My company fired me because "I'm not as dedicated to the company as I was when I first started". I was out of work M-Thu, have a doctors note, when I returned on Friday I was fired. I had talked to my boss on Wednesday and she told me when I return to work to bring a doctors note. Friday she told me that I was a no show Thursday. I had told her that I mis-understood what she had said, she then continued telling me about my lack of dedication. I have never been written up or told my perfomance was bad. Several months ago my desk had broke and left me with a big bruise and they did not pay me for the next day of not coming in becuase of my injury. Also I had a employee harrassing me for several months and I had mentioned it to my boss several times and nothing happend until I took it to HR.
There are missing facts here, so it is hard to tell whether you might have a viable case.
Lack of dedication and/or excessive absences would be valid grounds to terminate you.
However, in California, it is illegal for an employer to discriminate against an injured worker for filing a workers' compensation claim. Did you make or threaten to file a workers comp claim for injuries arising from the broken desk?
Frank W. Chen is licensed to practice law in the State of California. The information presented here is general in nature and is not intended, nor should be construed, as legal advice. This posting does not create any attorney-client relationship with the author. For specific advice about your particular situation, consult your own attorney.
Employment / Labor Attorney
It is important to understand that unless you have an employment agreement which restricts the ability of your employer to terminate your employment, you are probably considered an "at-will" employee, which means the employer can terminate the employment relationship at any time, for any reason, not prohibited by law. For starters, you will need to review any correspondence which may have offered you the job, as well as any employment handbooks stating company policy.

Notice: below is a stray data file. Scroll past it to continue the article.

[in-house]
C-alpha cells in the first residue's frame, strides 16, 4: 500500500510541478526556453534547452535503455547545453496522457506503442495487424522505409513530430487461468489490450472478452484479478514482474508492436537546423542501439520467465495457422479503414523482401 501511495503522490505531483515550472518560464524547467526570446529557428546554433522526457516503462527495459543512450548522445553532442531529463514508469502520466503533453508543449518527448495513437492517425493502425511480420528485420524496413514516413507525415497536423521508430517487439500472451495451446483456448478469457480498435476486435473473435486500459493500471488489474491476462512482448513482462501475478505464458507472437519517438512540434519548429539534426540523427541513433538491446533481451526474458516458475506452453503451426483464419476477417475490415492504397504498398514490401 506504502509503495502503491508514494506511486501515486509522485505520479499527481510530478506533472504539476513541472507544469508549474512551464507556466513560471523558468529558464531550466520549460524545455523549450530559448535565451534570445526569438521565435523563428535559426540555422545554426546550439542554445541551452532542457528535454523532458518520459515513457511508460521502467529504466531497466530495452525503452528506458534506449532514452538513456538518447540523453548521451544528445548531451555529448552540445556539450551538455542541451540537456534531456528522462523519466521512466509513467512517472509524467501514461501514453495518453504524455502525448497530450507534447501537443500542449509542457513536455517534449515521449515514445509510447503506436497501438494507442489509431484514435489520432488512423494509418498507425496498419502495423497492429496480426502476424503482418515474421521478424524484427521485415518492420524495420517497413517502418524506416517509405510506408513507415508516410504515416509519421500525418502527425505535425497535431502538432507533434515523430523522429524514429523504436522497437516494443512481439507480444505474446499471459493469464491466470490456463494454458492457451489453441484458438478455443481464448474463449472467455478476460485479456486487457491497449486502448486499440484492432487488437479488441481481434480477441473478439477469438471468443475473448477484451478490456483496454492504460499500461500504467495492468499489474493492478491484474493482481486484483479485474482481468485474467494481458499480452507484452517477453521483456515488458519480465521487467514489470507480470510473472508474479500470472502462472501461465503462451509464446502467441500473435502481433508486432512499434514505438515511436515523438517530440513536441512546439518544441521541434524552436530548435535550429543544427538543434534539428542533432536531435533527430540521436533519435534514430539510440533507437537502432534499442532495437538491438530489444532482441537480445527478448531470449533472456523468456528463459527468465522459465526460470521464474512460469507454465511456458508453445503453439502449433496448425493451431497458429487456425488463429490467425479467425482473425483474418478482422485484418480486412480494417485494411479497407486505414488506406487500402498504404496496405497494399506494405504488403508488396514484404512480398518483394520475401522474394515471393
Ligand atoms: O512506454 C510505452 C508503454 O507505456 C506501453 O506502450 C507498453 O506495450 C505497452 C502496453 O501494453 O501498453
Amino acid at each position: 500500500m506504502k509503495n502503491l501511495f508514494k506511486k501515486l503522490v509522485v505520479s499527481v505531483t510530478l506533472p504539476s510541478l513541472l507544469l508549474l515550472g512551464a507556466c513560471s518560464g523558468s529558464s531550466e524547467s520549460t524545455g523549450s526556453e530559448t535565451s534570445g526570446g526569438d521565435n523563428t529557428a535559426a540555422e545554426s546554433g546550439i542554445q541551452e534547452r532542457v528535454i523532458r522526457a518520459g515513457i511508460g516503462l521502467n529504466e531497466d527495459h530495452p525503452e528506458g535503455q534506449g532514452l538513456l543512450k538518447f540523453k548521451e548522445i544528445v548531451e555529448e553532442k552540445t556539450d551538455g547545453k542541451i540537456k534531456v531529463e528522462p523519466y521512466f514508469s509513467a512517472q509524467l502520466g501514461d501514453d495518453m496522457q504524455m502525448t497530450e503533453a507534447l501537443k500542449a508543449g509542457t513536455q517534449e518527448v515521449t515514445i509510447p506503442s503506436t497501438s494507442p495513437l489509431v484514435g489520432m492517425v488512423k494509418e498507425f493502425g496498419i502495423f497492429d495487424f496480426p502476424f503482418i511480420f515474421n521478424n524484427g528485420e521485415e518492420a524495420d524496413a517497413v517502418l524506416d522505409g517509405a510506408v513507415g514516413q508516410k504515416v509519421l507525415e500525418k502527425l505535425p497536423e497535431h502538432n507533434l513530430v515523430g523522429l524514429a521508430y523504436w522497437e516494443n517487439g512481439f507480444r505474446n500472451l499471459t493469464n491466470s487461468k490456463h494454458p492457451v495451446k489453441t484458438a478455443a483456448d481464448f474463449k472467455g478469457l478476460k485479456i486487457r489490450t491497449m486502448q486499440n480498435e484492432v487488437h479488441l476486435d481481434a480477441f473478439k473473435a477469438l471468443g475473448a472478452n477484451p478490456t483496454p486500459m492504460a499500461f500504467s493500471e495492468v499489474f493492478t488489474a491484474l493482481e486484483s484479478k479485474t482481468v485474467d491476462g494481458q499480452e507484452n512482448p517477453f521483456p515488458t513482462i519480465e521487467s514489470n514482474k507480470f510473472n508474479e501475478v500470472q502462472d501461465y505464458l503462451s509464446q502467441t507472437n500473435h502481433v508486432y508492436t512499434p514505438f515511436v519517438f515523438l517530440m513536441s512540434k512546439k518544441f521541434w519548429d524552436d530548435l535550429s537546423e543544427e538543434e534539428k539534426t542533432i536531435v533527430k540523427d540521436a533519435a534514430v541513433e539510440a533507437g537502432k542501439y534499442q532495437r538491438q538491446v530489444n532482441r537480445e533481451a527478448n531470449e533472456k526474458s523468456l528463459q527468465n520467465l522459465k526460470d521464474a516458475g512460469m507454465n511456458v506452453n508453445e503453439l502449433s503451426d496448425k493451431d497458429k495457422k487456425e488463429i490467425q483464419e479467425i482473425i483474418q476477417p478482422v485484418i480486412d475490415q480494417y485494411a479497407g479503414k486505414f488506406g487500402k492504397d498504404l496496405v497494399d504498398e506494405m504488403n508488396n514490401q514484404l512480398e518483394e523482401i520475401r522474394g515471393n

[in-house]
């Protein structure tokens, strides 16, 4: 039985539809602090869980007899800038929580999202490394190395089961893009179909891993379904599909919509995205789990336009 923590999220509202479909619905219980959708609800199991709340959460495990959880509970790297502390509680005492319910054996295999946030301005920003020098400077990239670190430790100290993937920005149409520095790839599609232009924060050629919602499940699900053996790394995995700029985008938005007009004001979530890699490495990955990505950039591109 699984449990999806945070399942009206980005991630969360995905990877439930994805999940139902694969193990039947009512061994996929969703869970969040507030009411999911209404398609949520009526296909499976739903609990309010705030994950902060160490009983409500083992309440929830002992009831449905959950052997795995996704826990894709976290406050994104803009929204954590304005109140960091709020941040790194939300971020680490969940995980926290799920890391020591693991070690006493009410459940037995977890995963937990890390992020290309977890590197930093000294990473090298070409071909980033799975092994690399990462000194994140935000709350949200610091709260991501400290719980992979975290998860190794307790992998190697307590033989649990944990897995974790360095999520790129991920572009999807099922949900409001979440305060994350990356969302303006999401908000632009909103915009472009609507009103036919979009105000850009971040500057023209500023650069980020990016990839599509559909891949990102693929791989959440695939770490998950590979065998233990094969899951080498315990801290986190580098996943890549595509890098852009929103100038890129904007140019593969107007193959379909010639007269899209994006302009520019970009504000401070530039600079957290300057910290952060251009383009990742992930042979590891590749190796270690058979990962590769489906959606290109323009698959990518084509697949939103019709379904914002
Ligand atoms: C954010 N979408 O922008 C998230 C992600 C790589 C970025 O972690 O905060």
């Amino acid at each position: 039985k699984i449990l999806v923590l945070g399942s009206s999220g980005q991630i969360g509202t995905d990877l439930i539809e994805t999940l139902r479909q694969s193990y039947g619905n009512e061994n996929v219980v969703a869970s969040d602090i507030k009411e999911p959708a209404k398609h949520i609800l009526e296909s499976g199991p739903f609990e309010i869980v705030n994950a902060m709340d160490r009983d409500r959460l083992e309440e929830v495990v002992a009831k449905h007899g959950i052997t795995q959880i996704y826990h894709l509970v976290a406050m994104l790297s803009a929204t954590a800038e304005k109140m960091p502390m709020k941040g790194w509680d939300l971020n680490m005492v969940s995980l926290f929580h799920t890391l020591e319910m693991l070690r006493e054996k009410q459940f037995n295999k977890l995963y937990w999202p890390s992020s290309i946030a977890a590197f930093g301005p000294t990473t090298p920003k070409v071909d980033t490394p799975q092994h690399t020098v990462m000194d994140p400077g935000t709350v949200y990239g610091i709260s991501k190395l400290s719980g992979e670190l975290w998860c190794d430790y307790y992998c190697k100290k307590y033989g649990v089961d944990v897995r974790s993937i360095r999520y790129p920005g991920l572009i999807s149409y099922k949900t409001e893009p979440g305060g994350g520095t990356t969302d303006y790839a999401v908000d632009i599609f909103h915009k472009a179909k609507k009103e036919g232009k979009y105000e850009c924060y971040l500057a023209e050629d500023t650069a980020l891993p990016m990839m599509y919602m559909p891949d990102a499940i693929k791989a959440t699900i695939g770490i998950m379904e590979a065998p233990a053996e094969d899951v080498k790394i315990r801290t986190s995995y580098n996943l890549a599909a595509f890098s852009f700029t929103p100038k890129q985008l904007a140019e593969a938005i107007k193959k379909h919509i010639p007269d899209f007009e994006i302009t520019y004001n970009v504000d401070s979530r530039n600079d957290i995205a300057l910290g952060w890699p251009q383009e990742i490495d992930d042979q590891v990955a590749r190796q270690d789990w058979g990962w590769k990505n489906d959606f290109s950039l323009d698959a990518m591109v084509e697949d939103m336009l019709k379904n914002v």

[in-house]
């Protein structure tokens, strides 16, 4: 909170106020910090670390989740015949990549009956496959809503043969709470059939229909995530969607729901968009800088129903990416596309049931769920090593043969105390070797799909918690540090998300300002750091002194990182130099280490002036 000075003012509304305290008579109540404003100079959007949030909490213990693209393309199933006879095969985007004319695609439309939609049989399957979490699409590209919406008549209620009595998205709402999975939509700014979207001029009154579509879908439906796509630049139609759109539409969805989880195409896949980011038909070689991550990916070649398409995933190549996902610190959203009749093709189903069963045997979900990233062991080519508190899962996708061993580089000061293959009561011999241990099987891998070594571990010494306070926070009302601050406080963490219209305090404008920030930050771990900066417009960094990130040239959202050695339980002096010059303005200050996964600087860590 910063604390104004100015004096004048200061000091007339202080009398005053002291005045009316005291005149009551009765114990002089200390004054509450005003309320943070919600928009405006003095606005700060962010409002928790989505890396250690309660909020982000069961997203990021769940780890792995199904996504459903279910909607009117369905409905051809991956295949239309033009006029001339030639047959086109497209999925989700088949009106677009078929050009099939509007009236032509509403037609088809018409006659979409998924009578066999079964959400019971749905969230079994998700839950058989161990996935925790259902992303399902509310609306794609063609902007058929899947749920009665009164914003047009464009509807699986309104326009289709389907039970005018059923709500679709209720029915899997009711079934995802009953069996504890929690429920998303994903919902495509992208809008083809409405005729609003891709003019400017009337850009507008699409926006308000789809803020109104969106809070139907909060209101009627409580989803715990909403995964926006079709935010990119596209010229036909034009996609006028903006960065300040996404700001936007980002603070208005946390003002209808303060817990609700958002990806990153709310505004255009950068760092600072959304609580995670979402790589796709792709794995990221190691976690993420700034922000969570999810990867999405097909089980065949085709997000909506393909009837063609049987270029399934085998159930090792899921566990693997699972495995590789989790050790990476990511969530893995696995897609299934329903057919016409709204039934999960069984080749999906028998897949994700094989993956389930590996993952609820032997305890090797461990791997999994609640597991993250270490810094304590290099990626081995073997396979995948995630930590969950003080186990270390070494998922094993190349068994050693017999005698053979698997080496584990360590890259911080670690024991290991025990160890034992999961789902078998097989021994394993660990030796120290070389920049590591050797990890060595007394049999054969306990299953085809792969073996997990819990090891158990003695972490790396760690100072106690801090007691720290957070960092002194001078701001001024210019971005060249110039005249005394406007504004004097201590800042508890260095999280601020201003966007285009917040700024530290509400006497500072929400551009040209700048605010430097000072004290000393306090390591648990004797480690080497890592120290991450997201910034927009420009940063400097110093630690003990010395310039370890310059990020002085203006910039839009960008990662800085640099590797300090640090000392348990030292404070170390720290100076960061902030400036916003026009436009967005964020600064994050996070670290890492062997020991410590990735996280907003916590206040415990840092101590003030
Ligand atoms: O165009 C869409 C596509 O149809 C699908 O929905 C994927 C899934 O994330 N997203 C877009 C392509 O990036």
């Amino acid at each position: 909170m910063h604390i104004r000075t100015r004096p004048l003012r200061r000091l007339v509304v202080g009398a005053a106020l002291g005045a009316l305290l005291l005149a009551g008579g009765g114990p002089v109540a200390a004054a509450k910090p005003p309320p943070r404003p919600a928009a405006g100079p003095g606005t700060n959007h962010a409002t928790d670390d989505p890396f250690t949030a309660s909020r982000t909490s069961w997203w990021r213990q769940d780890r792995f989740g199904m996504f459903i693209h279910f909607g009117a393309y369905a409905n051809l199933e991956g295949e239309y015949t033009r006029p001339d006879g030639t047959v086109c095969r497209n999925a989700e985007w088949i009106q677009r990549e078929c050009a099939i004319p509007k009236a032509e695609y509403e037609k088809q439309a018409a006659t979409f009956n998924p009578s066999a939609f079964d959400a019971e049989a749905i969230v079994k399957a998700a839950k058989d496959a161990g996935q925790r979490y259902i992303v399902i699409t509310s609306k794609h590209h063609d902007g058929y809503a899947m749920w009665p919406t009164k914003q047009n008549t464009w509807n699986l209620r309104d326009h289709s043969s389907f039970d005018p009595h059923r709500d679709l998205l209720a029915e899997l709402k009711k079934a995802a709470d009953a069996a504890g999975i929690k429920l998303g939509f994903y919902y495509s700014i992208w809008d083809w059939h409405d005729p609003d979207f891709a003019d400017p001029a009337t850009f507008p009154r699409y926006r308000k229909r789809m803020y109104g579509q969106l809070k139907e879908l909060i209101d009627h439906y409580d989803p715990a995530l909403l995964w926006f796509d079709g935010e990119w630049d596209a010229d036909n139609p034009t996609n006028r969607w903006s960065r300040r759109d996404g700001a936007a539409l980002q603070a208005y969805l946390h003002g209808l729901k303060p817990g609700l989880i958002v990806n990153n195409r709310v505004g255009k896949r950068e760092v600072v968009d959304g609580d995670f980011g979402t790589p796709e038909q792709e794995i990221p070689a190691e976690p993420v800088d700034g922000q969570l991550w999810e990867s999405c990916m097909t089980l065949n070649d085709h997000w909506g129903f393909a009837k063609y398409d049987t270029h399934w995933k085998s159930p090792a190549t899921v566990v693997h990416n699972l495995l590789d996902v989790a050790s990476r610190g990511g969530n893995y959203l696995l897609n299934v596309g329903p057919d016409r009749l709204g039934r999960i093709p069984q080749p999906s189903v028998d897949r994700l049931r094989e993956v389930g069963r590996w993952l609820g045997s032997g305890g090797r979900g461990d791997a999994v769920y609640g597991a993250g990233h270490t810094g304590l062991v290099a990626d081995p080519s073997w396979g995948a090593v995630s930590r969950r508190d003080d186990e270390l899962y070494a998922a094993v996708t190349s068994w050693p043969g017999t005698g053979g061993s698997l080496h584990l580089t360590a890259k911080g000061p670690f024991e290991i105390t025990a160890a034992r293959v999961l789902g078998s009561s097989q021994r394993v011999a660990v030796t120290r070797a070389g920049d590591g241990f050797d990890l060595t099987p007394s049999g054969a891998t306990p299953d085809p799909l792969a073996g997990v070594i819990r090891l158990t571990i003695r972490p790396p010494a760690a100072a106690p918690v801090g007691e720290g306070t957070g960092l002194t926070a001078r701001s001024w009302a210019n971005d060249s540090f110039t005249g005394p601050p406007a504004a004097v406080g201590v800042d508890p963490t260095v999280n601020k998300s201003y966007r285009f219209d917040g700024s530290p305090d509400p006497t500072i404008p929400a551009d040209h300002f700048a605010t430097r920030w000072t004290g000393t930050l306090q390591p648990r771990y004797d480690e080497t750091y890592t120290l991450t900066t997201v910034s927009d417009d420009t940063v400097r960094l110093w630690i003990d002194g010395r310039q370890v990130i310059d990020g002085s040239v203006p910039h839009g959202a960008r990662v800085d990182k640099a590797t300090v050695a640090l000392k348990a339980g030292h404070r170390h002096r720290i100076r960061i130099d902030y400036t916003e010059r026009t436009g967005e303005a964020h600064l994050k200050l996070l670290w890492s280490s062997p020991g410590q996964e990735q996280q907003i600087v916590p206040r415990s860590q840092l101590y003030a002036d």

If you are an at-will employee, you do not have a case, unless you have evidence to support the theory that your employer really fired you for an unlawful reason. Your post suggests some possible ulterior motives but there is not enough to go on with those facts alone. For example, an attorney might want to find out of you were eligible to take protected FMLA leave or whether you were sexually harassed by the employee you complained about. But this will require a consultation with an employment law attorney who will ask certain questions to determine if there is anything there.
However, if your boss simply did not believe you were dedicated enough, as stated, or there was an attendance problem or even a miscommunication between you and she, as an at-will employee, there is no basis for a case. If you believe there is more to the story, you should consult with an experienced employment law attorney in your area.
They say you get what you pay for, and this response is free, so take it for what it is worth. This is my opinion based on very limited information. My opinion should not be taken as legal advice. For true advice, we would require a confidential consultation where I would ask you questions and get your complete story. This is a public forum, so remember, nothing here is confidential. Nor am I your attorney. I do not know who you are and you have not hired me to provide any legal service. To do so would require us to meet and sign written retainer agreement. My responses are intended for general information only.
Your posting does not include enough facts to conclude that you have a wrongful termiantion case. California, like most states, is an "at will" employment state. An employer can terminate an employee for any reason or no reason. However, an employee may not be discharged for discriminatory reasons, such as race, gender, age, national origin, religion or sexual orientation. An employee also may not be discharged in retaliation for refusing to comply with an illegal directive of the employer, or for engaging in certain other protected activities, or if the employment contract or collective bargaining agreement provides that the employee can only be discharged for cause. As noted, your posting suggests possible ulterior motives but not enough evidence to suggest that your termination was for a prohibted reason. You may have more pertinent information, and may want to speak to an employee rights lawyer to more fully discuss your situation.
This response is for information purpose only and does not constitute a legal advice. This response does not create an attorney-client relationship.
Hello. There are a few critical facts thta are needed to establish whether you might have a legitimate claim, including the nature of the medical condition and your diagnosis that lead to you being off, whether you let your employer know prior to their decision to terminate you what your condition and limitations are, and a few other facts.
San Francisco Employment Lawyer